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How did our 2018-19 season predictions go?

The crystal ball was a bit fuzzy last summer. Check out what we got right and wrong

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New York Islanders v Pittsburgh Penguins - Game Four Photo by Joe Sargent/NHLI via Getty Images

Last August we made some 2018-19 season predictions. A dead summer Sunday is as good a time as any to circle back and see what we got right (and maybe not so right).

#1 The Pens 5v5 offense will be tangibly better in 2018-19 than it was in 2017-18

Perhaps the easiest prediction of all. In 2017-18, the Penguins scored 161 5-on-5 goals. While that was good for 12th in the league, which isn’t bad - it is quite a fall from being 2nd in 2016-17with 187 5v5 goals. Pittsburgh may not be back to that high of a level exactly, but they’ll be closer to 2nd than 12th next season at even strength scoring.

Verdict: well, yes and no. The Pens in 2018-19 did improve their 5v5 offense as predicted, generating 182 goals. However, scoring across the whole league was way up, so that was only good enough for ninth place in the NHL. Injuries and cold streaks from important players like Evgeni Malkin, Phil Kessel and Patric Hornqvist was a problem though, at times the Penguins felt a lot like a one line team that relied too heavily on Sidney Crosby and Jake Guentzel to generate offense.

#2 Sidney Crosby’s right wing will be an issue all season

In 2017-18, Sidney Crosby played 200+ minutes with five different wingers (Jake Guentzel, Conor Sheary, Patric Hornqvist, Bryan Rust and Dominik Simon). That’s up from four 200+ wingers in 2016-17, and just two common wingers in 2015-16. Crosby’s wingers used to be a constant for many years in the Kunitz-Pascal Dupuis era, but now are a lot more fluid.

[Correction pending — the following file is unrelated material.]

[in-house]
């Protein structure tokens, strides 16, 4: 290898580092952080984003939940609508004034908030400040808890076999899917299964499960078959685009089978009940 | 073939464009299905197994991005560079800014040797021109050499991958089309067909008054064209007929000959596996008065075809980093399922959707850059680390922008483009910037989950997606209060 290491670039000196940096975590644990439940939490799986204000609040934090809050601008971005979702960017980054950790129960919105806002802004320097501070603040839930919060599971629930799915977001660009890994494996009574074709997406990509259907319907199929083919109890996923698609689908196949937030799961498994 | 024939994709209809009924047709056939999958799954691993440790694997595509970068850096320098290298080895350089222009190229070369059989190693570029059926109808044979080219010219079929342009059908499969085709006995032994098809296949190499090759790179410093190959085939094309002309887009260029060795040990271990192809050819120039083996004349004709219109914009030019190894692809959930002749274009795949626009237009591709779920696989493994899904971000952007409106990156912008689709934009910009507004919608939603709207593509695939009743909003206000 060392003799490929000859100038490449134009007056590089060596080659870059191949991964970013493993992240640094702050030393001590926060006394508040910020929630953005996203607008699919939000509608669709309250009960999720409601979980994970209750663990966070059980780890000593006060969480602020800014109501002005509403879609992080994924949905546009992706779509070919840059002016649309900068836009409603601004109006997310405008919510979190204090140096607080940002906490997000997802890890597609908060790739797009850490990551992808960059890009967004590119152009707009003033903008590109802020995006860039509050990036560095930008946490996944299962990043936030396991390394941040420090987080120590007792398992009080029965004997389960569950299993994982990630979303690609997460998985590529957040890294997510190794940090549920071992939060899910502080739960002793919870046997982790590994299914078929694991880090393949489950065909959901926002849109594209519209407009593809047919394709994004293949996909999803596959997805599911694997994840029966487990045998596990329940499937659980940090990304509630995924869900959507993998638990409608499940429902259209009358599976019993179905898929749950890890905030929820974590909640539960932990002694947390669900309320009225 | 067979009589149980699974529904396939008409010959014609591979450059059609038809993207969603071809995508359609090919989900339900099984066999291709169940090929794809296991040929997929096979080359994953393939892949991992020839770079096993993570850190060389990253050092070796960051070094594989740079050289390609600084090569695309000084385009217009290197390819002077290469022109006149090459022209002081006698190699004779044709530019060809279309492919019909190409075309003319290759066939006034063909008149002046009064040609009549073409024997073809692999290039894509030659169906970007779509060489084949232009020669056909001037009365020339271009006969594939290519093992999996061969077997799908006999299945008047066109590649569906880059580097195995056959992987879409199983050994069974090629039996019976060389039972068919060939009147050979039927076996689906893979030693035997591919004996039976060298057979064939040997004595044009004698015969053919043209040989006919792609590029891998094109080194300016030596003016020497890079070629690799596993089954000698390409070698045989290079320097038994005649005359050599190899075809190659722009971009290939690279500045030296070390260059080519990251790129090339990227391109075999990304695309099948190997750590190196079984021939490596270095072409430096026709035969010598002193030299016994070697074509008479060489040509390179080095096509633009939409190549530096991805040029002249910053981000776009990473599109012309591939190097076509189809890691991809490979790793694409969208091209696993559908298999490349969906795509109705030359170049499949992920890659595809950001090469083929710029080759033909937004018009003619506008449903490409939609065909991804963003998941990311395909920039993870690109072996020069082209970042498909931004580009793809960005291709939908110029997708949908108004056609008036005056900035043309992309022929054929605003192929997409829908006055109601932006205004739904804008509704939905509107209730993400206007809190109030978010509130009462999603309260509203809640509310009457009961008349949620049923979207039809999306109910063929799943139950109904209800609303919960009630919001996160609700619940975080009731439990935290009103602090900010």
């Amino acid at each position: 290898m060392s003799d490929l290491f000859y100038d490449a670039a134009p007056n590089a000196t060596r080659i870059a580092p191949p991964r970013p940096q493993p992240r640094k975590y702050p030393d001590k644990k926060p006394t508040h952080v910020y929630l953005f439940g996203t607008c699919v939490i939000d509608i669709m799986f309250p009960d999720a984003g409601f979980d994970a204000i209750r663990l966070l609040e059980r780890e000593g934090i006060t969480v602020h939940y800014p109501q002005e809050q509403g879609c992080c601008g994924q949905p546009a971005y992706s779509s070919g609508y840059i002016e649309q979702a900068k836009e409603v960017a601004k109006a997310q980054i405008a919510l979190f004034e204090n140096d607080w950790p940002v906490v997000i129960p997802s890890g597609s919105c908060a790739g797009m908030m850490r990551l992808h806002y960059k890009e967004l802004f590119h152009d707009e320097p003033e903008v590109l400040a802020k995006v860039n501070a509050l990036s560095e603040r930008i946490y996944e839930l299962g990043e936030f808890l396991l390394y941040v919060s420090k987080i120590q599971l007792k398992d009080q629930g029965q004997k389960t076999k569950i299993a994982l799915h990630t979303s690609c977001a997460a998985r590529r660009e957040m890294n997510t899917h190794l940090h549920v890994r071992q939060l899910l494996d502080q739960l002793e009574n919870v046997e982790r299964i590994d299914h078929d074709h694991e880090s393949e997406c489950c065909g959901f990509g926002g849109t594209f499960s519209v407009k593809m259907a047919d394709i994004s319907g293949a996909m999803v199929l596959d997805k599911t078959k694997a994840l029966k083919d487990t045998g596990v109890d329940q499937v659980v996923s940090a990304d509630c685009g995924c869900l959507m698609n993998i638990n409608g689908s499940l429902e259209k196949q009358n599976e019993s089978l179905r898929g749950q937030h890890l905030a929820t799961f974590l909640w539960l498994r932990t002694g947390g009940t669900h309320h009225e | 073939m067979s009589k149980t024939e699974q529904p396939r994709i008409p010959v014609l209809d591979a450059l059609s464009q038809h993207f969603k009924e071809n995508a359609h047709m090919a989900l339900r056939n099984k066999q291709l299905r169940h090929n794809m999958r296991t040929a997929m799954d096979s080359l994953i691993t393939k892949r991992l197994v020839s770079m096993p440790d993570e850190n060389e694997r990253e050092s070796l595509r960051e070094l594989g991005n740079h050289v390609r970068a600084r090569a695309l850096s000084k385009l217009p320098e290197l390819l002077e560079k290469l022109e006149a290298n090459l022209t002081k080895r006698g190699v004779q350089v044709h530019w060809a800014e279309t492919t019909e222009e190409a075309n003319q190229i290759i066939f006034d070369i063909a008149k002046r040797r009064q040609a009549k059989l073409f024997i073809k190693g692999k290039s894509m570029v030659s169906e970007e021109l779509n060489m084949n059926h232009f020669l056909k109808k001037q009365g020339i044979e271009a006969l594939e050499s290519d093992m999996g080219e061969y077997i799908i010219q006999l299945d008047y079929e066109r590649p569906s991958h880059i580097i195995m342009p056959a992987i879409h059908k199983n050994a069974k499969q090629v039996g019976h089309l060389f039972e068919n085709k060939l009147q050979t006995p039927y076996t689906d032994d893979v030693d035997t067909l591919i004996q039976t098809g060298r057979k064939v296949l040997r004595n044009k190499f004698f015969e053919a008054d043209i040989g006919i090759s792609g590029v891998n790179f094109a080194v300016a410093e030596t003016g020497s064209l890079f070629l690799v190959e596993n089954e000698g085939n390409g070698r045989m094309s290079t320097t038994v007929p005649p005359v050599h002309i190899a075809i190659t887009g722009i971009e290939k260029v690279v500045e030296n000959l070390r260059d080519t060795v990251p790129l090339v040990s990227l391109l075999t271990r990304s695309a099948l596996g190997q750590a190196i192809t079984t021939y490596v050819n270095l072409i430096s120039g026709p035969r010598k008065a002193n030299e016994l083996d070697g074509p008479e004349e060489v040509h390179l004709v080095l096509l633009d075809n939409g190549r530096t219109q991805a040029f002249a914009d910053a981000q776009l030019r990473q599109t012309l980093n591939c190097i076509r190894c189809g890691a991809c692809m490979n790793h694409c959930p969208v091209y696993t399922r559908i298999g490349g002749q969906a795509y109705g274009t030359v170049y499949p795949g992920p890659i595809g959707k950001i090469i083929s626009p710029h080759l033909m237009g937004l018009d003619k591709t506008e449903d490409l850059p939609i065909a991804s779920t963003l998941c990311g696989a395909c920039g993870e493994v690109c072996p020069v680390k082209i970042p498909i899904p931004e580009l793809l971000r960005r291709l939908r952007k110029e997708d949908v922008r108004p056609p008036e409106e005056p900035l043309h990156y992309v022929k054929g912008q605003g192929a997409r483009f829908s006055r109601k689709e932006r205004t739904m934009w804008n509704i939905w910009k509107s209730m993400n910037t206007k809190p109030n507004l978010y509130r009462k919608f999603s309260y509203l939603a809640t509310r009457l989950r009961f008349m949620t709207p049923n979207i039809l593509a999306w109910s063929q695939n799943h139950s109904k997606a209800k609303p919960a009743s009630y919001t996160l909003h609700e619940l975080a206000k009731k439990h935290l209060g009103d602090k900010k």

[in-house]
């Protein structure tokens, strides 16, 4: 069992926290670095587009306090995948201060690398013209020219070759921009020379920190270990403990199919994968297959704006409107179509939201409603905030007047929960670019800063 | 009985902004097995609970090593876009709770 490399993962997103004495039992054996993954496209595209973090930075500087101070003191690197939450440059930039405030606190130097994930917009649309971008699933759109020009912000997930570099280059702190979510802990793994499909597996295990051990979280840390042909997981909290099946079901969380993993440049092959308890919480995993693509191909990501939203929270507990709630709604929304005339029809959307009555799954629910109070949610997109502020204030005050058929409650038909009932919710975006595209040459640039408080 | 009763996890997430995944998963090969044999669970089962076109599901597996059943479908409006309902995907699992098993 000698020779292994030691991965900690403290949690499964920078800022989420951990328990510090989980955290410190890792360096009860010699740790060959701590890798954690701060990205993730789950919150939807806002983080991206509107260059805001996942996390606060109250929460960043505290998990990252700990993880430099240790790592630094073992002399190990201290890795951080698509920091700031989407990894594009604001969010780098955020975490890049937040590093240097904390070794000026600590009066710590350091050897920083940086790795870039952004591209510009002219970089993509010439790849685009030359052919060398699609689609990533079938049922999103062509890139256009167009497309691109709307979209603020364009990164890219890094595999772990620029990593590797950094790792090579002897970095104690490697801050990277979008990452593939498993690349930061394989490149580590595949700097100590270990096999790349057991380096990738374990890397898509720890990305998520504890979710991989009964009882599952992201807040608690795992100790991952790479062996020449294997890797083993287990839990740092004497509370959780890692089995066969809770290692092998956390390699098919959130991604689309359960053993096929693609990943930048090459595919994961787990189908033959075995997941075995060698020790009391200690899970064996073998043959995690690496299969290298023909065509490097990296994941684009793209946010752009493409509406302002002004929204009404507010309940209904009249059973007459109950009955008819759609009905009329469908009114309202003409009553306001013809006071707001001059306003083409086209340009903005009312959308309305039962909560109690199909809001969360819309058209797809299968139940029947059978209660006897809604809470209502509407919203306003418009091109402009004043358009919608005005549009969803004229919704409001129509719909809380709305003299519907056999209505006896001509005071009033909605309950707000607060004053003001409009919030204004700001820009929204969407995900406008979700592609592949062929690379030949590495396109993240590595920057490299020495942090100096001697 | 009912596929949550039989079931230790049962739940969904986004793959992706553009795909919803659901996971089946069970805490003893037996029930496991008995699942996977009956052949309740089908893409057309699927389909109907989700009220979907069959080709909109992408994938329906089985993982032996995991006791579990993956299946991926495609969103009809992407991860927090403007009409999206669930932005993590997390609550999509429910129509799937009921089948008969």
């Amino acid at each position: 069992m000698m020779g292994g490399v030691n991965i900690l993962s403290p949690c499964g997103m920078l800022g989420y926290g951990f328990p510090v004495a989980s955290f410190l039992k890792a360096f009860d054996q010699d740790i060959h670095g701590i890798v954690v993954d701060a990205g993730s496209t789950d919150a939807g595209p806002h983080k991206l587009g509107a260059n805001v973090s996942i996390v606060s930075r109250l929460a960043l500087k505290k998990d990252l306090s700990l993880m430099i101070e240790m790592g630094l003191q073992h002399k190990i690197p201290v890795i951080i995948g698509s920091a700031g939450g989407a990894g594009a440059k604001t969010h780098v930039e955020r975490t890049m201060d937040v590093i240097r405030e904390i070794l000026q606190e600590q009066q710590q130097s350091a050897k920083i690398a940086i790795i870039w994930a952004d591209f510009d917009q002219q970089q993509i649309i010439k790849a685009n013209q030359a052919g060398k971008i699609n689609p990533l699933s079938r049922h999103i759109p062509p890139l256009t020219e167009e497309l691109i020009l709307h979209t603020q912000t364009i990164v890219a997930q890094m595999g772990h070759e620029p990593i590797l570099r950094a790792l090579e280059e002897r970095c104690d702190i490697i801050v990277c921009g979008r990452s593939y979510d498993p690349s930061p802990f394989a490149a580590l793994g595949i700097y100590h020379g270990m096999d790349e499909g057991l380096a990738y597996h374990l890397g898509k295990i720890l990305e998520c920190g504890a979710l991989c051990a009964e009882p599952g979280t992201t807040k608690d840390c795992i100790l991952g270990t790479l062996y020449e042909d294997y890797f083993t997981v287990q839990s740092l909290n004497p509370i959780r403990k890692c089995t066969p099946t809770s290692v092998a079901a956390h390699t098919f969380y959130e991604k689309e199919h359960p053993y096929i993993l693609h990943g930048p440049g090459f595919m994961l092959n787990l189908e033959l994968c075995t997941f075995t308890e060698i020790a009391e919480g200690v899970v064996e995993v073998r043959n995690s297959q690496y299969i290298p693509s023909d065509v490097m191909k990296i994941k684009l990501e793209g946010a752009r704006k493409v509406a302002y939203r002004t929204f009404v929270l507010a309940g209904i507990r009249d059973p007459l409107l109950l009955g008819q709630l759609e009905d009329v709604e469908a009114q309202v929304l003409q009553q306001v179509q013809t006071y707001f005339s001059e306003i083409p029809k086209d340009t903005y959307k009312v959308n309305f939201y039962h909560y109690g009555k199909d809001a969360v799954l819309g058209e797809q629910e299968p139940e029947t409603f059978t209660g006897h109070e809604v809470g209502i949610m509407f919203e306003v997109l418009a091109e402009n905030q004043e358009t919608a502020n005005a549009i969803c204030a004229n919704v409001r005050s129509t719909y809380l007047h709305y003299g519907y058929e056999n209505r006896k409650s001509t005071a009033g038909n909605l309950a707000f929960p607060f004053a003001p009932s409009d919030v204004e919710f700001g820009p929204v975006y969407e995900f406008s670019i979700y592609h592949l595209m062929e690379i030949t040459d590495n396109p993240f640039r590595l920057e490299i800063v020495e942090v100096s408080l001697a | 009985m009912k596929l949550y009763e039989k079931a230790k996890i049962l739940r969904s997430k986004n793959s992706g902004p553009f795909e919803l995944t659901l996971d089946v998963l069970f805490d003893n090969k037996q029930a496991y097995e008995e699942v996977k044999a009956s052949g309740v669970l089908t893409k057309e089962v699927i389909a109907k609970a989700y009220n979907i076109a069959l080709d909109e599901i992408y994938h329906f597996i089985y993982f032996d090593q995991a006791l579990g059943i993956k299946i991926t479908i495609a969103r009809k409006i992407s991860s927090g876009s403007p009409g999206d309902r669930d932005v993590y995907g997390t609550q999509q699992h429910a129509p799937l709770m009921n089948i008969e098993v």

By virtue of playoff success, it seems Guentzel has etched his name in as the near constant Crosby left wing. The right side, however, is set to still be very much in flux. By the strong advanced metrics, as we’ve predicted, expect Simon to get a long look early. Simon’s been prone to not be all that productive, so he probably isn’t the long-term answer. Players like Hornqvist and Rust are always options to rotate up from time to time, but coach Mike Sullivan hasn’t stuck with them for long stretches in the same spot.

Verdict: pretty accurate. Crosby only played 200+ minutes with three wingers (Guentzel, Bryan Rust and Simon). But he also had a rotating cast of wingers playing some games with him including Hornqvist, Jared McCann and even Derick Brassard. The Pens also grasped at straws and played Kessel with Crosby for 95 minutes, which isn’t a ton but still is by far the most in the Mike Sullivan era.

Rust fared the best there, however he also had extreme hot and cold stretches of production last year.

Still, the issues finding that second consistent winger for Crosby continues to plague the team. Crosby is a player that thrives on routine and familiarity and it helps him (and the team) when he can have constants on his line to know where they will be and how to find them all over the ice. Guentzel has obviously been a smash hit, scoring the most goals in a season of any Crosby winger last year. The other side still remains a question and prone to more switches and changes as the team rotates in the hot hand around the lineup. In a perfect world they probably could settle on a full-time RW for the first line, but no ideal candidate currently exists.

#3 No trades until the deadline

This is kind of risky since general manager Jim Rutherford loves to make deals early, but he really has no need to as of right now. Might as well let the team settle in for the first 40-50-60 games and see where they’re at and what needs boil up to address due to injury or lacking performance.


If used correctly, that’s as much of a weapon to open up flexibility down the line as any early season trade. Rutherford’s a smart guy and knows that, plus independent of that he has built a very deep team right now and they deserve a chance to see what they can do together before any tinkering happens. And, these days the trade market seems very tight and not too many GMs out there are making a ton of trades. Because of all these factors - no major trades will happen for the Pens until late in the season.


That one went up in flames. Rutherford was very unhappy with the team’s early season slow start and sent former Stanley Cup important piece Carl Hagelin to Los Angeles for Tanner Pearson in large reason to shake up the team and attract their interest and jolt them into performing better.